JIVA holds multiple deals for IT firms

Federal contractors have multiple procurements to look toward as the Defense Intelligence Agency lays out plans to deliver on its proposed Joint Intelligence Virtual Architecture during the next 10 years.

JIVA discussed publicly for the first time last month will provide the defense intelligence community with advanced tools for sifting through analyzing and sharing data in a real-time interactive environment. DIA's JIVA rollout will begin this fiscal year.

DIA which has established a JIVA integration management office has not finalized an acquisition strategy - the implementation plan is still being reviewed - but has sketched out a rough guideline that begins with prototype deployment in fiscal 1997 before a wide rollout of initial capabilities in fiscal 1998 an agency official said.

The first five-year phase will focus on providing initial capabilities by creating the JIVA environment including the automation base and off-the-shelf analytical tools.

In the second five-year phase the agency will explore what advanced capabilities might be gained in areas such as artificial intelligence.

DIA believes four major components must be provided to make JIVA a reality:* Analytical. "The heart of the program clearly remains the cognitive tools side of the house " the official said. "The focus is to enhance our analytical capability so we can provide more timely relevant data in the decision cycle and so we can get into the decision cycle of the enemy."* Automation. To support this environment DIA needs to ensure that all corners of the intelligence community reach a common level of functionality. This includes everything from desktop computers and servers to security and networking.* Administrative processes. JIVA will require DIA to establish policies and procedures in areas such as production and information management to guide how information is integrated evaluated and finally disseminated.* Training. Beyond just providing tools "you have to train people how to operate in this environment " the official said. DIA will be looking into computer-based training and distance learning applications both to train people and to teach people to train others.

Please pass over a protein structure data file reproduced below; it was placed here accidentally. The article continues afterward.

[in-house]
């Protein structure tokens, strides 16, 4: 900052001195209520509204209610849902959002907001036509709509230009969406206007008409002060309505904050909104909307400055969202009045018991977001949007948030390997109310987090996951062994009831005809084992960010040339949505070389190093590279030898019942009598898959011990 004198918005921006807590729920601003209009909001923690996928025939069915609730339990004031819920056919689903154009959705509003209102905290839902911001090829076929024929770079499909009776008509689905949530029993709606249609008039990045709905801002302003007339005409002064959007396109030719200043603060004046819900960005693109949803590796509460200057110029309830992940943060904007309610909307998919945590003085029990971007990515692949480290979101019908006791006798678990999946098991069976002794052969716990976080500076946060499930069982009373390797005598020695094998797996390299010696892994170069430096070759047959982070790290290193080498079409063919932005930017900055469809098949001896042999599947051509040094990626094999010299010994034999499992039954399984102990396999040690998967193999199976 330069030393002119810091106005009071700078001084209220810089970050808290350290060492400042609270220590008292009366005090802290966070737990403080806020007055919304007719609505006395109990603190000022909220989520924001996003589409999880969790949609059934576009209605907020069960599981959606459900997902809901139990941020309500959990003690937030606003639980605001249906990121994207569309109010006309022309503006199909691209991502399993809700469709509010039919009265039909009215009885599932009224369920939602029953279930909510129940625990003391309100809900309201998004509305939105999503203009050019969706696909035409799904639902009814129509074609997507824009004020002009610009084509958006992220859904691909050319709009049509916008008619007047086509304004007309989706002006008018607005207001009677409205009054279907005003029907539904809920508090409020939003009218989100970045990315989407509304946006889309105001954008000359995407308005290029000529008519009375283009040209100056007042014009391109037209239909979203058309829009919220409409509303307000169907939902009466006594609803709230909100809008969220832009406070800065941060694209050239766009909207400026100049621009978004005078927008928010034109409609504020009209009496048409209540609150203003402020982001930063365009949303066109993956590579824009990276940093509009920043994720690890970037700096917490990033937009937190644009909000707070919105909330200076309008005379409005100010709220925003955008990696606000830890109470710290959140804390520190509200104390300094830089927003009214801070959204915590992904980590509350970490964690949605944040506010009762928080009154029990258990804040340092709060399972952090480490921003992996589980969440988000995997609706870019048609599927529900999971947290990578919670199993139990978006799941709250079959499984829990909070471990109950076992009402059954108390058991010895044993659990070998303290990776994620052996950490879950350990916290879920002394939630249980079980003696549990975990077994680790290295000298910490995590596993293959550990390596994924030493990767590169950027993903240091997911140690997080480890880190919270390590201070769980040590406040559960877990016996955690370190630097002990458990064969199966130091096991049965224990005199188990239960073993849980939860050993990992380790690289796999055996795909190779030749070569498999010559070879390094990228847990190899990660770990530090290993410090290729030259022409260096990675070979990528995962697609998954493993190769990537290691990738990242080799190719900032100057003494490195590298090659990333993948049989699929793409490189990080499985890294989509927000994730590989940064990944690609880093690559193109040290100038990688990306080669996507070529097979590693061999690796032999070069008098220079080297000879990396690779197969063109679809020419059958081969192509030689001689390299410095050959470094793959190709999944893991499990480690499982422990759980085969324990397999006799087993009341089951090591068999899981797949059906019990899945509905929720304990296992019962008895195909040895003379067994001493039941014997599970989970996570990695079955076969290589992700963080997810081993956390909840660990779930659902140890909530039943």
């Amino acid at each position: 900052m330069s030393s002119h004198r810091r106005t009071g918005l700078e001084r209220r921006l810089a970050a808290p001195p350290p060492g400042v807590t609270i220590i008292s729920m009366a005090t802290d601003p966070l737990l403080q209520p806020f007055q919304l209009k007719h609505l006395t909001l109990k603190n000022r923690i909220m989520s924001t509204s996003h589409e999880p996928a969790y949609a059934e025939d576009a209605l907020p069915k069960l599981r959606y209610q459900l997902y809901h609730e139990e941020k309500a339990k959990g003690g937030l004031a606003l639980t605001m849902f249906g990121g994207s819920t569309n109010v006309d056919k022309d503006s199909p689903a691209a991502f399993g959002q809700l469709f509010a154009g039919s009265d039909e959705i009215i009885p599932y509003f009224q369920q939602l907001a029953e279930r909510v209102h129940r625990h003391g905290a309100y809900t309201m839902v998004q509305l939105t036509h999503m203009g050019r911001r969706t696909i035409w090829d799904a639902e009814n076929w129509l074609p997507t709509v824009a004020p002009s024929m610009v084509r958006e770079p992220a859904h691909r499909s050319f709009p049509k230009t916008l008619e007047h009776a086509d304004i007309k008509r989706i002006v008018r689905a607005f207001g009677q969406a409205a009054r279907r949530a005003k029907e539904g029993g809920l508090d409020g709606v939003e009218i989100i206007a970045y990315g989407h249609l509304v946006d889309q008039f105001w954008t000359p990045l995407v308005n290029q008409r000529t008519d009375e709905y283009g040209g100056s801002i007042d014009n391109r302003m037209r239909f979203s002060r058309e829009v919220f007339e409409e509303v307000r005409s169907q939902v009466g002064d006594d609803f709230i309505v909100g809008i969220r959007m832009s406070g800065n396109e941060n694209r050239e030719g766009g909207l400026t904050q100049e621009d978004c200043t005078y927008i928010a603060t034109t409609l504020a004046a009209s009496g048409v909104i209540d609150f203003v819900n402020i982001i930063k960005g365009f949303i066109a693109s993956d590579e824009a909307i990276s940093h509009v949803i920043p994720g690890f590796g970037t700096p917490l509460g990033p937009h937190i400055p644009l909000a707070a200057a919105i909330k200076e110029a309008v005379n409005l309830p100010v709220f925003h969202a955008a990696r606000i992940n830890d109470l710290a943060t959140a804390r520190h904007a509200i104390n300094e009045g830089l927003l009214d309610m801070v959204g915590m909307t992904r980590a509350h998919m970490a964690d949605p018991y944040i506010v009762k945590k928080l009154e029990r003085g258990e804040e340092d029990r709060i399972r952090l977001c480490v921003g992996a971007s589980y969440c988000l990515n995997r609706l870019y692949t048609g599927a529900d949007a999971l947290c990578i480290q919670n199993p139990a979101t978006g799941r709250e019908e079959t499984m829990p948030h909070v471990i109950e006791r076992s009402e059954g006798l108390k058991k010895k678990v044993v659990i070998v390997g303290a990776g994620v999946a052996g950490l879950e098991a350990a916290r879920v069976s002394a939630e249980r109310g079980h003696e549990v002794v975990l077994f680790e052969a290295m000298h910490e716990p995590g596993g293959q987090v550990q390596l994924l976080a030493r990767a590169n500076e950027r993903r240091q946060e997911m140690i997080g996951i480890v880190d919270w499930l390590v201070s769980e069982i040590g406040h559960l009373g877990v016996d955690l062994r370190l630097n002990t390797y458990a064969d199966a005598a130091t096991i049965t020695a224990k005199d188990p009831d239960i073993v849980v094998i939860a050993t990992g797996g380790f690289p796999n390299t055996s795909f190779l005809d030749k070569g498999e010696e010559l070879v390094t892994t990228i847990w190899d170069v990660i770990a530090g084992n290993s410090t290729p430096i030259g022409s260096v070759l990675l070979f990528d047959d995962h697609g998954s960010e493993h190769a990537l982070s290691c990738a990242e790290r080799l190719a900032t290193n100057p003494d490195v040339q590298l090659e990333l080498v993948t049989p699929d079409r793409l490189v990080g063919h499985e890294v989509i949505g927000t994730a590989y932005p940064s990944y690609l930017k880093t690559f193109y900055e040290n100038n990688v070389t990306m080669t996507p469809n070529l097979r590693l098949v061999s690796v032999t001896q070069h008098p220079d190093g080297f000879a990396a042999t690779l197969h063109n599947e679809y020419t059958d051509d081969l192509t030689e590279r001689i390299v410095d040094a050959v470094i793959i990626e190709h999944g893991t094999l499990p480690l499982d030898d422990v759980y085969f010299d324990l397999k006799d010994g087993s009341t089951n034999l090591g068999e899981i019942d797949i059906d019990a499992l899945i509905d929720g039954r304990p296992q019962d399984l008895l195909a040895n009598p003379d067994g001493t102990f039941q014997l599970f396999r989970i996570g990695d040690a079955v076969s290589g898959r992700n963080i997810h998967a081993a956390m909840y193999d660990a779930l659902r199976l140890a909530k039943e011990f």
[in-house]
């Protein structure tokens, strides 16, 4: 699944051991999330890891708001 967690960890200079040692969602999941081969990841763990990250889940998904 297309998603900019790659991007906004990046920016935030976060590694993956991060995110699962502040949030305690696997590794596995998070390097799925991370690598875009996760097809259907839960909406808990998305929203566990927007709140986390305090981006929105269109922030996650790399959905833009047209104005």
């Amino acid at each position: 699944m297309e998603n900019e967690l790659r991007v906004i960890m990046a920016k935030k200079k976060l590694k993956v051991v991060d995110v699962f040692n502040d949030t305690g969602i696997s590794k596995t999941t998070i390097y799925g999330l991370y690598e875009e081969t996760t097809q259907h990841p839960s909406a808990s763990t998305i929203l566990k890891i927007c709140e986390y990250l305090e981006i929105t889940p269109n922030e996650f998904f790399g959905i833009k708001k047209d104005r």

DIA plans to run multiple procurements in parallel to deliver on its requirements although it has not decided how these procurements will be structured.

Featured

  • Defense
    Ryan D. McCarthy being sworn in as Army Secretary Oct. 10, 2019. (Photo credit: Sgt. Dana Clarke/U.S. Army)

    Army wants to spend nearly $1B on cloud, data by 2025

    Army Secretary Ryan McCarthy said lack of funding or a potential delay in the JEDI cloud bid "strikes to the heart of our concern."

  • Congress
    Rep. Jim Langevin (D-R.I.) at the Hack the Capitol conference Sept. 20, 2018

    Jim Langevin's view from the Hill

    As chairman of of the Intelligence and Emerging Threats and Capabilities subcommittee of the House Armed Services Committe and a member of the House Homeland Security Committee, Rhode Island Democrat Jim Langevin is one of the most influential voices on cybersecurity in Congress.

Stay Connected

FCW INSIDER

Sign up for our newsletter.

I agree to this site's Privacy Policy.